In response to my earlier column on the problems we have naming and defining the emerging net-centric embedded computing alternatives, I have received a number of interesting alternatives. Not all directly incorporate any reference to connectivity, but they raise issues about which I think there needs to be some debate.
One nominee that was particularly thought provoking came from Eric Silva, a software engineering intern at RSA Security Inc. He suggests the term “invisible computing.”
“Desktop (or personal) computers today are very obvious,” he says. “When you look at a portable MP3 player or a cell phone you do not see a computer, you see the functionality that the computer inside is enabling. Although when you look at the beige box on your floor, you instantly think 'computer'.” Regarding embedded applications of computers he goes on to say “the computers cannot be seen, but their impact can be felt. They're embedded within another device, which is something very different than what most people think of as a computer.”
In many ways, I think that Eric is correct. However, I still think the concept of connectivity has to be incorporated into the new definition because ubiquitous connectivity is now an integral part of any embedded system.
But Eric has a powerful ally in Donald A. Norman, former vice president at Apple Computer Inc. and head of its Research Laboratories. Now professor emeritus of Cognitive Science at the University of California, San Diego, he is the author of almost a dozen books, including his most recent one, Invisible Computer : Why Good Products Can Fail, the Personal Computer Is So Complex and Information Applicances Are the Solution.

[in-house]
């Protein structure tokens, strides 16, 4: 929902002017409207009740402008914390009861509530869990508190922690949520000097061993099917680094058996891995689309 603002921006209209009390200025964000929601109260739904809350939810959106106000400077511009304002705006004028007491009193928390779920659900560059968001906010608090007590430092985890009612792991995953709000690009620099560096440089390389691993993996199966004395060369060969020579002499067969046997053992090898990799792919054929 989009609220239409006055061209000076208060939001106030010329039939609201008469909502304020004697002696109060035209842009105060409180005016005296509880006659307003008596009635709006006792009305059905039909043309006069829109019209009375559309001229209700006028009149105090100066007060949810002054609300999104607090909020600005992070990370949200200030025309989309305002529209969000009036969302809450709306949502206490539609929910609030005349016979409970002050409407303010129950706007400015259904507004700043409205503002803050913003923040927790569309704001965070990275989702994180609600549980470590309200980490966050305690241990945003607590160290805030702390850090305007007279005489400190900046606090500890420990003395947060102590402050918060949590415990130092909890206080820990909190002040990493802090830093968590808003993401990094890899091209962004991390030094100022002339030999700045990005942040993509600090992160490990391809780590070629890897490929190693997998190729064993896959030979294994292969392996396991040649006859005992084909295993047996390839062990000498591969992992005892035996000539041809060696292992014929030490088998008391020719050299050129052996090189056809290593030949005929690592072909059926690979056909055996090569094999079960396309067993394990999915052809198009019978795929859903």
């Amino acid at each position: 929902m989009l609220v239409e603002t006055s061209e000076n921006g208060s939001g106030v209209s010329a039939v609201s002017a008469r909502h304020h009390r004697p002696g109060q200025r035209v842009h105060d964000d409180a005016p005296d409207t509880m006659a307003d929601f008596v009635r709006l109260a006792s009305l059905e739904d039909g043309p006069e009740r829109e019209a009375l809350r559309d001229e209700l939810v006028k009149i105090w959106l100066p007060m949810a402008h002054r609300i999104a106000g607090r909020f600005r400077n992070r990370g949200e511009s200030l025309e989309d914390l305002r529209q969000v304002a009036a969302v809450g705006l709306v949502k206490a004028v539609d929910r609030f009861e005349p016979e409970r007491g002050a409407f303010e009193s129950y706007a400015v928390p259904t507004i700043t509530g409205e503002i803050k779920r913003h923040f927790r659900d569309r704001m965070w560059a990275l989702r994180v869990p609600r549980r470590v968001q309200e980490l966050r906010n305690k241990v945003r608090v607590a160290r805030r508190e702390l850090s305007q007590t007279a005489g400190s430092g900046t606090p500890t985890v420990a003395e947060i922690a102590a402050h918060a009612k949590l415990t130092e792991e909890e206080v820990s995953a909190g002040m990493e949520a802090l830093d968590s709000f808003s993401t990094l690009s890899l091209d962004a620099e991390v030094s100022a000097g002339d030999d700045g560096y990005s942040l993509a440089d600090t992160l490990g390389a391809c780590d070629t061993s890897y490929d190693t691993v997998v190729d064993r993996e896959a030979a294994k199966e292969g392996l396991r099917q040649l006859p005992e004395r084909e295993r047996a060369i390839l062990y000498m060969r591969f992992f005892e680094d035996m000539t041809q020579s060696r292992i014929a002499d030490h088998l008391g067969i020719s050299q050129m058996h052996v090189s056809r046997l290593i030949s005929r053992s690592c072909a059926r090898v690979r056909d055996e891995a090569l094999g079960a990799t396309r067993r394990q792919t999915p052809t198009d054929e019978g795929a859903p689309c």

Norman uses the term “invisible” to describe the attribute common to all effective, easy to use and popular tools in human culture: no matter how complicated the functions they may perform, the technology used to perform an action is not apparent to the user of the tool. Such tools are human-centered not technology centered. The technology is invisible.
The focus of much of Norman's ire in his book is the most un-invisible of all computers, the personal computer. There the technology is in-your-face, obvious and forcing you to use or try to use it.
According to Norman, personal computer manufacturers have compounded the problem through an addiction to creeping featurism. A good example of this is the typical word processing program. In 1976 one of the first word processing programs, called “Magic Pencil,” fit into less than 8 kbytes of DRAM and had less than 50 commands to do basic typing functions. By 1992 Microsoft Word had about 300. Now, Word has nearly 1,100 commands.
I fear the same thing may be happening to the embedded systems now being built, which have moved from practically invisible to in-your-face obvious and overly complicated. The big question I have is whether or not connectivity will exacerbate the problem, or will it make it possible for embedded devices to return to their former state of invisibility?